by Keith Sanders
With the highest incarceration rate in the world – over six out of every 1,000 people – America has long known there is one thing that consistently reduces recidivism: education.
A recent meta-analysis conducted by Middle Tennessee State University Professors Steven Sprick Schuster and Ben Stickle reviewed 78 papers published between 1980 and 2022 that examined prison education programs – adult basic education (ABE), as well as secondary, vocational, and college programs – to estimate their impact on recidivism rates, post-release employment rates and wages. They found that, collectively, the 148 programs studied in those papers resulted in a significant decrease in recidivism for prisoners who participated, along with a dramatic increase in their employment and wages after release.
Moreover, the academics discovered that all forms of education yielded large, positive economic returns: Every dollar spent on vocational education returned $3.10 in additional hourly wages for participants after release, while a college degree bumped their annual pay $1,600.
Schuster and Stickler estimated the chance a person will return to prison by using 2021 Bureau of Justice Statistics data to derive a baseline. From this ratio the researchers quantified the relationship between education and recidivism rates, post-release employment and wages.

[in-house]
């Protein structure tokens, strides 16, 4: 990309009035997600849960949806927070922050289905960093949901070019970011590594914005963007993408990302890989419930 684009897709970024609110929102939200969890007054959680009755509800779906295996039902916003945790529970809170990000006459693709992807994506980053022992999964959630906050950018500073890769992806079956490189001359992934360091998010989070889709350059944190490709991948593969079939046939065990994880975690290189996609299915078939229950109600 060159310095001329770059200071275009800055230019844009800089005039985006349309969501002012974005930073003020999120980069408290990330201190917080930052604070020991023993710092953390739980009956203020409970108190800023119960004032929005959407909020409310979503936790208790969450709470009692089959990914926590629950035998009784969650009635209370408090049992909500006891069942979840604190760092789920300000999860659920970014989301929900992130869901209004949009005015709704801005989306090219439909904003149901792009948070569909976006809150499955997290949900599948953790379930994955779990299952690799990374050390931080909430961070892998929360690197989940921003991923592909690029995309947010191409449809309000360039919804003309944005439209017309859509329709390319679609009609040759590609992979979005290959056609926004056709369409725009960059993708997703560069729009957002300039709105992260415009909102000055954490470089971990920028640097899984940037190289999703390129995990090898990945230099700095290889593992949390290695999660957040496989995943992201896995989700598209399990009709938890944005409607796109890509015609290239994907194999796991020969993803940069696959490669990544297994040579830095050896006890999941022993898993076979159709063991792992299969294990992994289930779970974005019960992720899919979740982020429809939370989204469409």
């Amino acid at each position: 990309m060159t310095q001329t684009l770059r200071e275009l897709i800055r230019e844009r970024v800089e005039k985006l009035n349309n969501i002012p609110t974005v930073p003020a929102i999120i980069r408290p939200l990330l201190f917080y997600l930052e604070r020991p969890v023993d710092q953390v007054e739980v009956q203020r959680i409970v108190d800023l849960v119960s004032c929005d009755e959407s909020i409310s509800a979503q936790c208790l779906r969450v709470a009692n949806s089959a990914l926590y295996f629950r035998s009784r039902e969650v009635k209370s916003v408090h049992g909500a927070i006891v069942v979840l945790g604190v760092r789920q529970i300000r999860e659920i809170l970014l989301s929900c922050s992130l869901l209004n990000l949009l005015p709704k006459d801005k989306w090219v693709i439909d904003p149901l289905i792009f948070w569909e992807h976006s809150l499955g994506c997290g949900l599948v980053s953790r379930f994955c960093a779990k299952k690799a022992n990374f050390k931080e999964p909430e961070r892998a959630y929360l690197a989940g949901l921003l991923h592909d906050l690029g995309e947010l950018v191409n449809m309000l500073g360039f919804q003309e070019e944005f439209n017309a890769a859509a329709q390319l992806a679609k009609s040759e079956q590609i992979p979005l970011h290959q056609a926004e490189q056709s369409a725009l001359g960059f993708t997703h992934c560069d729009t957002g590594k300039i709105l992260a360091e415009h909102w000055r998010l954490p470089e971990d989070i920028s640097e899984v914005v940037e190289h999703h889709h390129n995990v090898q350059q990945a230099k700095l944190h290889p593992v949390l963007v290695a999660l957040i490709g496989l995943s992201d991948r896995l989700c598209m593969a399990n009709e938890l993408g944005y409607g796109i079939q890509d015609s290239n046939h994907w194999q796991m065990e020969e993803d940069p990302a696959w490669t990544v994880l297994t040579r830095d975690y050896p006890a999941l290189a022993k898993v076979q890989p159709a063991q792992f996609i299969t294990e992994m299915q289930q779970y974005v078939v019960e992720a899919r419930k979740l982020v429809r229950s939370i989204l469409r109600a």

Participation in an educational program decreases the odds of recidivism by 17-19% on average. ABE and secondary education reduce recidivism by 11-12%, vocational by 16.1% and college by a whopping 42.5%.
Education also increases the overall post-release employment rate by 9.75%. ABE bumps it less than 3%, vocational raises it by 10.5% and college by 20.7%.
Moreover, since the average length of a prison term is 2.7 years and the average cost per year to house a prisoner was $40,000 in 2022 dollars, “the cost savings for every person who is deterred from recidivism due to education is $107,075,” the report notes.
Finally, the researchers determined that the Return on Investment (ROI) in prison education is positive at each educational level. For ABE, the ROI was 104.12%, a secondary education produced an ROI of 122.25%, and vocational 210.12%. The percentage was a bit lower for those with a college education – 61.09% – reflecting the high costs associated with such a degree.
With such overwhelming benefits from educating prisoners, it is an obvious way to address the problem of mass incarceration in America. Yet despite the evidence, America’s carceral system blatantly ignores those benefits to both society and individuals in favor of letting corporations continue profiteering off prisoners and their families. See: Are Schools in Prison Worth It? The Effects of and Economic Returns to Prison Education, Steven Sprick Schuster and Ben Stickle (November 2022).
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